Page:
Poetry Book

Malignant Muse: Poems of Cancer Overcome

 John Light

(21 pages, stapled, card cover).
ISBN 978 1 897968 42 0
US$10; US$11 air

In his introduction the author wrote:
Through the years 2000 to 2007 I wandered through the shadows of cancer valley. As I emerged from those shadows so have these poems. They are a consequence of my journey. Without it I could not have written them. It was an expedition I would never have chosen to make and yet it has enriched my life. I did not find suffering ennobling but it was informing. Eventually I became a survivor but I don't think I'll ever feel as young as I did before!

I am immensely grateful to all those - doctors, nurses and other hospital staff, my family and friends, fellow patients and all others who saw me through the dark. I dedicate this collection to them and to the memories of my mother Betty Light who won her own confrontation with cancer and my father William Light who didn't and to the National Health Service, to all those who work in it, all those who depend on it and all who support it. It is one of Britain's finest achievements.

Some poems from the book


The mole on my leg
had been with me
all my life.

Then after fifty years
it grew hard and ugly,
Jekyl face revealing
a malignant Hyde side.

"We must cut deep and wide,"
the surgeon said,
"to catch it all.
You will need a skin graft."

I awoke alive!
The melanoma gone,
my leg was patched
and covered up,
but the X-rays revealed
the shadow on my lung
was clearer still
and another
was showing on
my thyroid gland.
Were they benign,
or were they shadows
from the valley of death?

As I limped on crutches
from the ward,
I knew I would be back.

The End Begins

I have seen the hound of death,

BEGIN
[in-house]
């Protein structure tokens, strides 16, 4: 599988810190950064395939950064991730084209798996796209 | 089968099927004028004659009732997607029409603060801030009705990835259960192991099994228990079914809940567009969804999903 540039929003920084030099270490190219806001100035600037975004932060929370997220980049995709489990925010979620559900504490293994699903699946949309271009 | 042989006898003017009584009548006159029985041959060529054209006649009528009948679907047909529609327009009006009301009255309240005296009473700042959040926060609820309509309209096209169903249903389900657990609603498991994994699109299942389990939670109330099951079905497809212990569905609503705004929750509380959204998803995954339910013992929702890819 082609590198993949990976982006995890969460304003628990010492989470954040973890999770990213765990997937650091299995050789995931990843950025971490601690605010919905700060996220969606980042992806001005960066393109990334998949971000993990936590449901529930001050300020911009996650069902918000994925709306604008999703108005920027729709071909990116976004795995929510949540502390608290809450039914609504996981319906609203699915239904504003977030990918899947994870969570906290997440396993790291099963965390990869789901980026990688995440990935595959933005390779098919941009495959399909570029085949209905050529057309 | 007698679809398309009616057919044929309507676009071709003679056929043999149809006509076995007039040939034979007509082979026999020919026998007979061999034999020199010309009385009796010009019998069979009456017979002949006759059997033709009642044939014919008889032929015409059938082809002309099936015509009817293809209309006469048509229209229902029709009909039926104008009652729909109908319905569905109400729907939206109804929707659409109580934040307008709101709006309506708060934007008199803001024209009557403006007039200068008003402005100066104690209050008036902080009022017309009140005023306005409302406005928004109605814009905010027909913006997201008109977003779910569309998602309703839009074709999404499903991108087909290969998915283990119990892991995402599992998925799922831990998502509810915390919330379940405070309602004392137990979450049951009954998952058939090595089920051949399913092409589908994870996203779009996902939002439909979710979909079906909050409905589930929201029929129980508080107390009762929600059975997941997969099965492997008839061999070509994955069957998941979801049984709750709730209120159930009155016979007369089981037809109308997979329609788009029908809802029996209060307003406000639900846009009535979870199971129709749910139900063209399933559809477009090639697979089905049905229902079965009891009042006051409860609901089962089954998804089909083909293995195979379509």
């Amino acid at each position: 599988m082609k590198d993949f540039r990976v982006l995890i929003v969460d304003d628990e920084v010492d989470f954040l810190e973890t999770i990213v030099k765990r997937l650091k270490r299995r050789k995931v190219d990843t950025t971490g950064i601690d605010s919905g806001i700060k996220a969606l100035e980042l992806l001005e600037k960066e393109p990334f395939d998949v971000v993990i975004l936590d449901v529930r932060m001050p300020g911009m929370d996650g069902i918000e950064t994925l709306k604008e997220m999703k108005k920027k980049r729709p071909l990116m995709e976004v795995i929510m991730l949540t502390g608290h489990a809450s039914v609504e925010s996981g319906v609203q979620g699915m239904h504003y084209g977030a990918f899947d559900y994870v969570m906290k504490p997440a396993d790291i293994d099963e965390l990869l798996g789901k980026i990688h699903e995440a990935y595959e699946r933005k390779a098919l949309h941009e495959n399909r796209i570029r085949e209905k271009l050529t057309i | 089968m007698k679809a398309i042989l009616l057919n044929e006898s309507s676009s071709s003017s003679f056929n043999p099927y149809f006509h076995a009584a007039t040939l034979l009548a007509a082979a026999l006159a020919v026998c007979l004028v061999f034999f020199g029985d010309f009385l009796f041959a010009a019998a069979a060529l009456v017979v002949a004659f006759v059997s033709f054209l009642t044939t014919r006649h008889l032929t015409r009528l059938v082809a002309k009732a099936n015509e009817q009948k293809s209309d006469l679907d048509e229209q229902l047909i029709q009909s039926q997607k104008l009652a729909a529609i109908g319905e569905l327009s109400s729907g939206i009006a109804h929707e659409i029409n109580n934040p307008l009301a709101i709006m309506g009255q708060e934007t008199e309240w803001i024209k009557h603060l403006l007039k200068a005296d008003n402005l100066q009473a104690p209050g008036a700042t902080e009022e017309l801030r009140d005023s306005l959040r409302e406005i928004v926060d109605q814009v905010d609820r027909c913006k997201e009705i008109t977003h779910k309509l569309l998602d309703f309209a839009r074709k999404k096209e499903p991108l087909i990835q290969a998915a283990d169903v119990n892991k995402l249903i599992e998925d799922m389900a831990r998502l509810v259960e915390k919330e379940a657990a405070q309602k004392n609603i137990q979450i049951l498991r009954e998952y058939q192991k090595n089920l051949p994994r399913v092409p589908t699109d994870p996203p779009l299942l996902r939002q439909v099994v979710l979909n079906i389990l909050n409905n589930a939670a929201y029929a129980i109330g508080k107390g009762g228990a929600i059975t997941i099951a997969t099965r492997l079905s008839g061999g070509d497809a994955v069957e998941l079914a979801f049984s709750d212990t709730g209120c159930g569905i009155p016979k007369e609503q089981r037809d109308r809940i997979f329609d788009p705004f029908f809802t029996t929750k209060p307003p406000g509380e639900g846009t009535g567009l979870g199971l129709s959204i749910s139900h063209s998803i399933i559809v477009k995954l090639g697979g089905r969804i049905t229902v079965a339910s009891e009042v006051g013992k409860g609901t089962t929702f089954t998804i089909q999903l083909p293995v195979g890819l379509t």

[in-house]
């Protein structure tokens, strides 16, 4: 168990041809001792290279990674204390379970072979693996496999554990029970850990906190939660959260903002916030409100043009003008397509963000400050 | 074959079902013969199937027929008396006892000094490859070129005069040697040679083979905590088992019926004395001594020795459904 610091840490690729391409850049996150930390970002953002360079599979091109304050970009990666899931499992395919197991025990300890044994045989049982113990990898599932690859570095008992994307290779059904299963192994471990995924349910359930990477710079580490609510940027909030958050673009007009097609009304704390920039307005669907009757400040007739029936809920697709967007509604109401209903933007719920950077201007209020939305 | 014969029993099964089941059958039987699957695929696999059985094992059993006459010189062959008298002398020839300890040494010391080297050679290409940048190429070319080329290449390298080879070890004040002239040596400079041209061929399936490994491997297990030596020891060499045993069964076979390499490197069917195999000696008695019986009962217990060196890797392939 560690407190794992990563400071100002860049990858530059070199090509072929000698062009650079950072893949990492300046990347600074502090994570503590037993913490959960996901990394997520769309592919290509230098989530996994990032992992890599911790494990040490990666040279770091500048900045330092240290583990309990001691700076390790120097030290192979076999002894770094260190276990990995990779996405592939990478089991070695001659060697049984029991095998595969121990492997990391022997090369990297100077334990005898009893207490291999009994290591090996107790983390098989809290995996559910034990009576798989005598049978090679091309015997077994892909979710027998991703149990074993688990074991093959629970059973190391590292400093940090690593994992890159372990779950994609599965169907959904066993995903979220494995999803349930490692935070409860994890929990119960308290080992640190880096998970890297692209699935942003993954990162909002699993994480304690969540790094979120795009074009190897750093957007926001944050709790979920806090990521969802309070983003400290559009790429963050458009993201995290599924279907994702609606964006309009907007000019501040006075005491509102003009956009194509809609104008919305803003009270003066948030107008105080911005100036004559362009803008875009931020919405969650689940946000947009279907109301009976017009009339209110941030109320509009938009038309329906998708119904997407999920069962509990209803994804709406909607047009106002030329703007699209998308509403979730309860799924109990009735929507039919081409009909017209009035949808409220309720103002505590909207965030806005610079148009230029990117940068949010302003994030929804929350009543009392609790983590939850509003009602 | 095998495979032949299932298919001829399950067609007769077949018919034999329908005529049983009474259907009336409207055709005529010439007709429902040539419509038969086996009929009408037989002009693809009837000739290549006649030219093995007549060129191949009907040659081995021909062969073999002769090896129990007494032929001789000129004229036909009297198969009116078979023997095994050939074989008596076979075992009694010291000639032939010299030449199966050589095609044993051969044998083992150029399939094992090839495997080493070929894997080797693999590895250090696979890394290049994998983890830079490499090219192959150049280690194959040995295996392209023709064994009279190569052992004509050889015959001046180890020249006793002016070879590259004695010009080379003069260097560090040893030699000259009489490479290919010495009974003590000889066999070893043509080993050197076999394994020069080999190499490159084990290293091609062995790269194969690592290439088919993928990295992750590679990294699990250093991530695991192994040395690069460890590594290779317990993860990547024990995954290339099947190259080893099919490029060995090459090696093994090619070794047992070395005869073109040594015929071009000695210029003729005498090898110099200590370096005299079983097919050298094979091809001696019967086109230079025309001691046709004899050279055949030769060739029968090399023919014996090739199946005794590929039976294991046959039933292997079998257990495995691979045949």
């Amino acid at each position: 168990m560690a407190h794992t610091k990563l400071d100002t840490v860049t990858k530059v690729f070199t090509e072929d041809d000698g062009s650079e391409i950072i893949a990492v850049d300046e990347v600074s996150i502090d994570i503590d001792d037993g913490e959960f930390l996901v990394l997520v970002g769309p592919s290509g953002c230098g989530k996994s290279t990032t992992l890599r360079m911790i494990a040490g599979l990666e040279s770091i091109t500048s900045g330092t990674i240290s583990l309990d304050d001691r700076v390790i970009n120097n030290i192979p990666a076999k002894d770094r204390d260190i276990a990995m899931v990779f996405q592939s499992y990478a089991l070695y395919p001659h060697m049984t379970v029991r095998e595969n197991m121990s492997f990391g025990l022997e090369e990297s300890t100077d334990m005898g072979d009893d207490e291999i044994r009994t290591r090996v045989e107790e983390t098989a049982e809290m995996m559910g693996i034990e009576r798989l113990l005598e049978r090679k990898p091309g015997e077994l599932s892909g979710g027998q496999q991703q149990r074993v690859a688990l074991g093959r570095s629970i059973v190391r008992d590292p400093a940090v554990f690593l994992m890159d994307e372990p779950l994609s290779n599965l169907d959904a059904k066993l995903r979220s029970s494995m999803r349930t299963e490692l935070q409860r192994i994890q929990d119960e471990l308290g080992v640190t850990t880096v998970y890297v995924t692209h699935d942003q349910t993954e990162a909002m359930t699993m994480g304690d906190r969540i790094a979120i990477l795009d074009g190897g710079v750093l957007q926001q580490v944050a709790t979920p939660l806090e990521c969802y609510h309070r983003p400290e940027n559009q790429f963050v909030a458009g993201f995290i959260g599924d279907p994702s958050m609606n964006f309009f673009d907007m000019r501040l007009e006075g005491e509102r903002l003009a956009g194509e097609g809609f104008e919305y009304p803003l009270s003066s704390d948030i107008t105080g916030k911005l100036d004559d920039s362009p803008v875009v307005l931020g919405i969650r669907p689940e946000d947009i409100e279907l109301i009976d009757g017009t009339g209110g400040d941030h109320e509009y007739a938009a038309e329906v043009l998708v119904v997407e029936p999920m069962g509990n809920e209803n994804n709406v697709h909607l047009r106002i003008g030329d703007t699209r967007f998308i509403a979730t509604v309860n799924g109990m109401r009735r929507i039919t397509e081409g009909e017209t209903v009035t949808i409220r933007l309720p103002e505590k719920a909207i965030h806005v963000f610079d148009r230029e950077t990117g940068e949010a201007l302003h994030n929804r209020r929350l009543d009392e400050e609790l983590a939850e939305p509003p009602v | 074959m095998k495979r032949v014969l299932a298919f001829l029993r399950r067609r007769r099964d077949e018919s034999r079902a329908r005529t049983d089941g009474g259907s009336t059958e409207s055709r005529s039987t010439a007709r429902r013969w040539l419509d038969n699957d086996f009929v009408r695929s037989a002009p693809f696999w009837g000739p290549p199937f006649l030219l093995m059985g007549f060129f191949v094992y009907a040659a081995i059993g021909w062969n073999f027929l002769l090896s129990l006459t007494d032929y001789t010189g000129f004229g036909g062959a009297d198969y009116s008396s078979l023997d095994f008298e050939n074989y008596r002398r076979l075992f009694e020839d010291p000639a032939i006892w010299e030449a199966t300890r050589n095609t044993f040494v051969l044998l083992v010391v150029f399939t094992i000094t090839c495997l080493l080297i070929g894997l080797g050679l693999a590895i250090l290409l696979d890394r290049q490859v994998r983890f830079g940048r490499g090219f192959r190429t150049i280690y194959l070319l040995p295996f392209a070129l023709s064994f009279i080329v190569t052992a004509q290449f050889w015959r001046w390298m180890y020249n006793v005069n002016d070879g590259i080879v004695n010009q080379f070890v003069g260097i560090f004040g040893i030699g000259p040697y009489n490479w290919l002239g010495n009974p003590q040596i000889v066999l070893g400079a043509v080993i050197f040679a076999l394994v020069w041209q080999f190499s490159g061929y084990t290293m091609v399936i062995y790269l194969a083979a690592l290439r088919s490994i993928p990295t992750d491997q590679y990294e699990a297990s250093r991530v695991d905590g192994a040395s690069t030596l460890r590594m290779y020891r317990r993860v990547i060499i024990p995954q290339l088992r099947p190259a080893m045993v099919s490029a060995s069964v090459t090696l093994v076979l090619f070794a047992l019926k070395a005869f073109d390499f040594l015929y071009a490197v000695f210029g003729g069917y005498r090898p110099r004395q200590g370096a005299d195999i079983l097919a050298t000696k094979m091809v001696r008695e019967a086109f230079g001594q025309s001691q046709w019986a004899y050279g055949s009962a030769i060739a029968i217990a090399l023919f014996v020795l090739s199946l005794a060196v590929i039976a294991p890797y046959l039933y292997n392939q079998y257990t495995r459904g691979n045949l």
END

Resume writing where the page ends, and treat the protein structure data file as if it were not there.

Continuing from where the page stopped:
The hound that cannot be outrun;
I have woken from my dream,
At last I know what can't be done.

The time is now:
The future's past.
I dare not move,
Fear runs too fast.

I watch the hound:
When will it bite?
It turns its head:
No, not tonight.

Soon the hound will come again;
I cannot flee, I cannot hide.
This short time is all I have;
The hound of death won't be denied.


Only two days ago
in the hospital bed
the future I'm now in
seemed unattainable,
impossibly distant.

Moored by drip lines and dragging drains,
isolated on suspicion
of resistant bacteria,
subverted by malignant cells
attacked by foreign terror cells
I was unable to escape
the feared infection of my cells,
the lonely confines of my cell.
By methicillin-resistant
staphylococcus aureus,
a new but invisible plague,
I was sundered from all others.

"The time will pass"
Ah yes, but when
will dis-ease ease,
stomach settle,
and urine flow
without a tube?

Will I be here
until they've used
all those labels
with my name on?

But that was then
and now is now
and now is all I have -
and memories of then,
of the craving for when.


Five years on
I feel ready to reckon
the balance.

I have lost
bits of leg
and lung and thyroid
to the claws
of the crab.

When last I saw
my hospital file
with contributions from
the Newcastle General,
Royal Victoria Infirmary,
Guy's, the Freeman Hospital
and Wansbeck General
it was three or four
inches thickness.

My leg and back are scarred without,
my chest is scarred within,
but I don't feel my mind is scarred.

In return I have gained so much,
for my life has been extended
and I have reached through many tests
an understanding of myself
and of my place in the Cosmos;
have wrested an abiding peace
from the close encroachment of death
and regained my joy in living.

My experiences gave me
a fuller realisation
of my dependence on others;
I felt a precious wonder at
the goodness and kindness of those
who saved my life.

I have renewed
my membership
of the human race.

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(Page amended 05 September 2017)

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